BlogScott Hickman
Photo: Scott Hickman

The Gulf of Mexico Fishery Management Council meets at the
Grand Hotel Marriott in Point Clear, Alabama next week to discuss a number of
interesting fisheries issues.

You’re welcome to watch a live broadcast of the meeting.
Check out the Committee agenda and Full Council agenda to figure out when the
Council will be discussing things that are of interest to you.
Below is a quick description of some of the issues that will
be address at next weeks meeting:
Photo: Tom Peebles

Red Snapper
Framework Action to Adjust Recreational For-Hire
Red Snapper Management Measures – The Council plans to take final action on a
framework that considers changing management measures for the for-hire
component of the recreational fishery. The first action considers reducing the
for-hire bag limit to extend the length of the for-hire fishing season. A second
potential action, suggested by the Ad-Hoc Red Snapper For-Hire Advisory Panel,
considers creating a split season for the for-hire fishery. Watch this quick
video and send us your comments so that the Council can consider your thoughts before
making its final decision.

Amendment 39: Recreational Regional Management – The Council plans to reinitiate
discussion on the amendment, which considers dividing the recreational red
snapper quota among the regions to allow for the creation of different
management measures that best suit each area. Public hearings were hosted in
the summer of 2013 and the Council has already selected preferred alternatives
for most of the actions being proposed. However, action was postponed on the
document until progress was made on the allocation of quota among regions.

Amendment 28: Red Snapper Allocation – The Council
will review a revised draft of the amendment, which considers reallocating a
portion of the commercial quota to the recreational sector. After holding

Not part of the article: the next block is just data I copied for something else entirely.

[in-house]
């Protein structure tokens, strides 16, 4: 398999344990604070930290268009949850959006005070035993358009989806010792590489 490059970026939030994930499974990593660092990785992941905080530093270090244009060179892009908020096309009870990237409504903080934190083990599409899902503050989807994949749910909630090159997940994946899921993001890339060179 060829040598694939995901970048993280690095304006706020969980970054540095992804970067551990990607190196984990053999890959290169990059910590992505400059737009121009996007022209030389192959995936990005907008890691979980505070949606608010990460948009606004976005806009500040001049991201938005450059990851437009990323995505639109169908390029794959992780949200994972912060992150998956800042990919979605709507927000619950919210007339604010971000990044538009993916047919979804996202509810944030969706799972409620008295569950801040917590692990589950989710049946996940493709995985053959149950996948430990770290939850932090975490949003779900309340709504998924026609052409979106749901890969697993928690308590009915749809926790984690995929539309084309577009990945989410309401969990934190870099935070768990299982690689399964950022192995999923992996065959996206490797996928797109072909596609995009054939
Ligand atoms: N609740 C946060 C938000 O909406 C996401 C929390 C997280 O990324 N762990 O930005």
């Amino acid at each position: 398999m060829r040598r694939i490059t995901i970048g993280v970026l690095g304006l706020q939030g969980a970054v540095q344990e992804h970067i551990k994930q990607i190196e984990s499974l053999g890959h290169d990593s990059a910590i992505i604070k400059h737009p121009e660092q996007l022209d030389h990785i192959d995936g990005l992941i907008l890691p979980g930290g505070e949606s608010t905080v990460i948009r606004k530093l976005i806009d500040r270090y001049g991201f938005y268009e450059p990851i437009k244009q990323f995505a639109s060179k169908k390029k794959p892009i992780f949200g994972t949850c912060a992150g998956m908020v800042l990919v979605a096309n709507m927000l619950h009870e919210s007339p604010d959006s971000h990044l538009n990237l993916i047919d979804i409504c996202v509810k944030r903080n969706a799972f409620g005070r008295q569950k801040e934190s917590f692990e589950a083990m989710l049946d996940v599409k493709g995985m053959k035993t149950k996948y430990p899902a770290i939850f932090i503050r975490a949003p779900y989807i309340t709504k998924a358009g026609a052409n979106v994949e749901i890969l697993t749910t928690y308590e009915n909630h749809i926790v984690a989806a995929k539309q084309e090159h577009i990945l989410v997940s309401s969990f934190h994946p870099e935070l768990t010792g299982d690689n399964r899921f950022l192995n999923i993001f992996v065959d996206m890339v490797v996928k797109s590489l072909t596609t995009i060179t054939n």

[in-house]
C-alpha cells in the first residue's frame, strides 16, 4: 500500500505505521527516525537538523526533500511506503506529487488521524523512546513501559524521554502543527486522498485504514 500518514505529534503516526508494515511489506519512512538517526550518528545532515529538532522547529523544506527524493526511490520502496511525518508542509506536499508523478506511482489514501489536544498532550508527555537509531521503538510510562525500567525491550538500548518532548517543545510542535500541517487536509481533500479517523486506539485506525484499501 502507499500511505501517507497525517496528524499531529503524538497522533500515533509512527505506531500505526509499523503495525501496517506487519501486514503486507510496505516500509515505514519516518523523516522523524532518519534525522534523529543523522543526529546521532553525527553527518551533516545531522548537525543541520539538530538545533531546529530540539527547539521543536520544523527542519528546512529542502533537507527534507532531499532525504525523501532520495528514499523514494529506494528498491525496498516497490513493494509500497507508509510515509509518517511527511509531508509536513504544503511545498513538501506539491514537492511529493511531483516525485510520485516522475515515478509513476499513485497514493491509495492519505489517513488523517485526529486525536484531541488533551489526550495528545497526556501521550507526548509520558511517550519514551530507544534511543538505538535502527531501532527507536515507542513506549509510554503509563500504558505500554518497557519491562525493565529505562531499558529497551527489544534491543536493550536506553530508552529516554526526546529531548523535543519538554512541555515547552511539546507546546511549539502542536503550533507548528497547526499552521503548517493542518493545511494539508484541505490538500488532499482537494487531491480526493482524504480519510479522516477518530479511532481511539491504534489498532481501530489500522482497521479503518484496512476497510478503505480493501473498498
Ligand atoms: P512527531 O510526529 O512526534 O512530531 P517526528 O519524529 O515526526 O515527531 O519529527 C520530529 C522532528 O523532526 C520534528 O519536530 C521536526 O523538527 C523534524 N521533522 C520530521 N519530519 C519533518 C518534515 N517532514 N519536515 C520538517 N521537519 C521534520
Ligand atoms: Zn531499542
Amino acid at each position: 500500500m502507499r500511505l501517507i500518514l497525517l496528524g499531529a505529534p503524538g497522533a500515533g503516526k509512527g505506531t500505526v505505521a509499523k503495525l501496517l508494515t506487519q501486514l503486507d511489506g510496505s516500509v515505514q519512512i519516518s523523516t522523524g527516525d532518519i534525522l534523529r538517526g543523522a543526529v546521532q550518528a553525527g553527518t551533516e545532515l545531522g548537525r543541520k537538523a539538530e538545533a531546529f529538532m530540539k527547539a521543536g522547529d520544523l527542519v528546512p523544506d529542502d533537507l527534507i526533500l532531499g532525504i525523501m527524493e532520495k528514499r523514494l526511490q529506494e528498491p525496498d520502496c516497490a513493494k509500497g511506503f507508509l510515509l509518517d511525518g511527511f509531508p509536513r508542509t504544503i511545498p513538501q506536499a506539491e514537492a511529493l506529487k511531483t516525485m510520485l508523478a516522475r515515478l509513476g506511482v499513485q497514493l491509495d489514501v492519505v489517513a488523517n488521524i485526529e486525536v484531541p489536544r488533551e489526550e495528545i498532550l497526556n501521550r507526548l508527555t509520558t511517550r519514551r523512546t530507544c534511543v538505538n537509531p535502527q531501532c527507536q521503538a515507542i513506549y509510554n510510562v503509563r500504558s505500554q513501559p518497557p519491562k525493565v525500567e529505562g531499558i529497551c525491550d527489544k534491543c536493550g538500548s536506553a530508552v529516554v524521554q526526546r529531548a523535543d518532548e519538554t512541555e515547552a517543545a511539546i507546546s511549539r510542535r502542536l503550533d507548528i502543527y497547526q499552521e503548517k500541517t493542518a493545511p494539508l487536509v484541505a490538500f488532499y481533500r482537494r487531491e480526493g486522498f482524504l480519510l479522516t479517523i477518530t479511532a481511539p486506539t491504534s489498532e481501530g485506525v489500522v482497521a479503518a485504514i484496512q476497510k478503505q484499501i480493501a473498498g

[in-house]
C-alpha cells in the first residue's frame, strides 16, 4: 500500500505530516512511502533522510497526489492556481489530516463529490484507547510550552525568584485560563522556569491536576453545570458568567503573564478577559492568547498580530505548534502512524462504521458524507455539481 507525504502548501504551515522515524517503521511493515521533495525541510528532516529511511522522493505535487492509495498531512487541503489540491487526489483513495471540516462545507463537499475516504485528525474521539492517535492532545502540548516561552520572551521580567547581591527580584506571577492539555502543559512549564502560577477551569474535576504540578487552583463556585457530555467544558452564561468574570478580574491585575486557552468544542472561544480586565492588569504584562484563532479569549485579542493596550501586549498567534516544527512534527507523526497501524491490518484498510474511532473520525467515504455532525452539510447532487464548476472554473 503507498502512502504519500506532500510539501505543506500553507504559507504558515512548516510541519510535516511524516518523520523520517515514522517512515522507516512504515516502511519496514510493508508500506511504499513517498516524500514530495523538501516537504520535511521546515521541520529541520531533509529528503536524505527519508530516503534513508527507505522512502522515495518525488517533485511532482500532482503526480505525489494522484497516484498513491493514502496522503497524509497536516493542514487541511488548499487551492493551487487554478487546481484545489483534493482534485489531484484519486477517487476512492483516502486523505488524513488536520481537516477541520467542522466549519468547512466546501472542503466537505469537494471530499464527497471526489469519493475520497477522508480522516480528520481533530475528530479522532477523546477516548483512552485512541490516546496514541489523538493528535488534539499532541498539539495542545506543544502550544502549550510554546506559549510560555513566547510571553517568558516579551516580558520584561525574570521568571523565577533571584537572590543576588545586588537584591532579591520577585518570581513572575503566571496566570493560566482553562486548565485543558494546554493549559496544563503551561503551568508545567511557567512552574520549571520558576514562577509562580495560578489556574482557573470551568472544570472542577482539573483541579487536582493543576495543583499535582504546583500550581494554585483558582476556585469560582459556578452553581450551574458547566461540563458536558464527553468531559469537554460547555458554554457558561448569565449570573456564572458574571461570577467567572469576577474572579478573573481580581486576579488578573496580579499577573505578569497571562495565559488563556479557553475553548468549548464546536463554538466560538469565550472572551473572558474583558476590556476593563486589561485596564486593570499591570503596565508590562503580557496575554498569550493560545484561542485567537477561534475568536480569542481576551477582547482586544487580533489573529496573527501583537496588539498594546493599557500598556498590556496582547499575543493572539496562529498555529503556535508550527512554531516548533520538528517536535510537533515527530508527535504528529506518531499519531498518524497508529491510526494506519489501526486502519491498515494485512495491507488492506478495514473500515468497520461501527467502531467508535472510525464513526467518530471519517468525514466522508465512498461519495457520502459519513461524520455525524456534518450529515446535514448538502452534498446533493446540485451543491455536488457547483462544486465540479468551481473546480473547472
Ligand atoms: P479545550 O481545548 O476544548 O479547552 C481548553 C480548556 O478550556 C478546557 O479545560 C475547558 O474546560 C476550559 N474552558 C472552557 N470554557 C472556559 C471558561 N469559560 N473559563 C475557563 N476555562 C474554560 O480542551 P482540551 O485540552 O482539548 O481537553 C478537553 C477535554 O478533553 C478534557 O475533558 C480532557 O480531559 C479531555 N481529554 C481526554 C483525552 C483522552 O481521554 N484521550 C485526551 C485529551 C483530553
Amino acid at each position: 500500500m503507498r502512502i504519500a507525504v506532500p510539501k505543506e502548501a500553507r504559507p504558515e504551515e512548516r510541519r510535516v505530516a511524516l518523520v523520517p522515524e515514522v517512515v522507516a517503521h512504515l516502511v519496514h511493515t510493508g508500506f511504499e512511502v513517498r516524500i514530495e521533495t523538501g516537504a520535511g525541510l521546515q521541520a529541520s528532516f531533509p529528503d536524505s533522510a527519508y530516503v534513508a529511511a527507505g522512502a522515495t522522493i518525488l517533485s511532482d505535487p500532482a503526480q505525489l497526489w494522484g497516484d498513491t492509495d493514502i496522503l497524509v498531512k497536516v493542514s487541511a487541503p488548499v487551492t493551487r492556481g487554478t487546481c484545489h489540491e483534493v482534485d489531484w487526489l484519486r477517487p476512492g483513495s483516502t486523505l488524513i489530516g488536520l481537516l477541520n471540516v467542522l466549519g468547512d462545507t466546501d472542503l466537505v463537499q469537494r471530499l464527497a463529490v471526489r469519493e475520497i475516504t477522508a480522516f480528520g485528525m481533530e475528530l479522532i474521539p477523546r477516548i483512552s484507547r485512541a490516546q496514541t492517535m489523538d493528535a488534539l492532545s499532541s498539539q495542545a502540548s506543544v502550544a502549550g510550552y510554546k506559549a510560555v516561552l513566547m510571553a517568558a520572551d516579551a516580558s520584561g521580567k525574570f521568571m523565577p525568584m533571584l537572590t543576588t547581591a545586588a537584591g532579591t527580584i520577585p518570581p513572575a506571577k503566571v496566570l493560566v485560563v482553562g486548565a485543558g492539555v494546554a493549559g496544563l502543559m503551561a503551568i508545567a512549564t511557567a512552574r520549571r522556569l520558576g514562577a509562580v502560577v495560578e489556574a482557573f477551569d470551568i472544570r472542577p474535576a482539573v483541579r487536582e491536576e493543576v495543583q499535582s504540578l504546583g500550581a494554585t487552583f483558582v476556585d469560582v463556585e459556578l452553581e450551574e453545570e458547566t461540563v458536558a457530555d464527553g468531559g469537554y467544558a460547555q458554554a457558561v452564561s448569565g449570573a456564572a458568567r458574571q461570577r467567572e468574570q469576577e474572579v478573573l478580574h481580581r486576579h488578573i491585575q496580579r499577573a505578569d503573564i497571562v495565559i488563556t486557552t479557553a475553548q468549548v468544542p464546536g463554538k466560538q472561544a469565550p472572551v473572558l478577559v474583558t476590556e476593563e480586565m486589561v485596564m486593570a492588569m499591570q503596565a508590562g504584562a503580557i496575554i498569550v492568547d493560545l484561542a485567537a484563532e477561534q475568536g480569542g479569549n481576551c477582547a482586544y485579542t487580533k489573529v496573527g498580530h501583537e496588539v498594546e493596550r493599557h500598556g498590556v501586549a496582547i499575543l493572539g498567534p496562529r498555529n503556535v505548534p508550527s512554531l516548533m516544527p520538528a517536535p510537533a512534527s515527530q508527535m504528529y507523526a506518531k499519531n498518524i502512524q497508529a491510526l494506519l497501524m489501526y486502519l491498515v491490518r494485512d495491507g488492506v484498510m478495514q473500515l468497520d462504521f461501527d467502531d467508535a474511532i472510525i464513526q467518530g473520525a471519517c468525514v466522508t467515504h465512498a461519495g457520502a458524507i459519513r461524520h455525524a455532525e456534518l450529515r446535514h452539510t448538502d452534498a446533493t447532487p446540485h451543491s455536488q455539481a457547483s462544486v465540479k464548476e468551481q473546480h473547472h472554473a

public hearings on the issue the Council postponed action on the amendment
until after Amendment 40 – Sector Separation was completed.

Photo: Captain Jennings


Last year, a stock assessment concluded that the gag stock
was neither overfished nor experiencing overfishing. The Council increased the
2015 acceptable biological catch to a conservative level because scientists
were concerned that a large red tide event that occurred over the summer would
have a negative impact on the stock. The Council’s scientific advisors recently
reviewed the effects of the red tide and the Council is expected to reevaluate
catch limits for 2015 and 2016.


Photo: Mike Jennings

Greater Amberjack
This past summer,
it was determined that greater amberjack is overfished, experiencing
overfishing, and did not meet the 10-year rebuilding plan that ended in
2012.  As a result, the Council plans to review an options paper that
considers adjusting the Annual Catch Limit and commercial and recreational
management measures such as seasons, size limits, and trip limits, to ensure
that the stock is rebuilt and the mandates of the Magnuson-Stevens Act are met.

As always, if you have any questions don’t hesitate to contact us.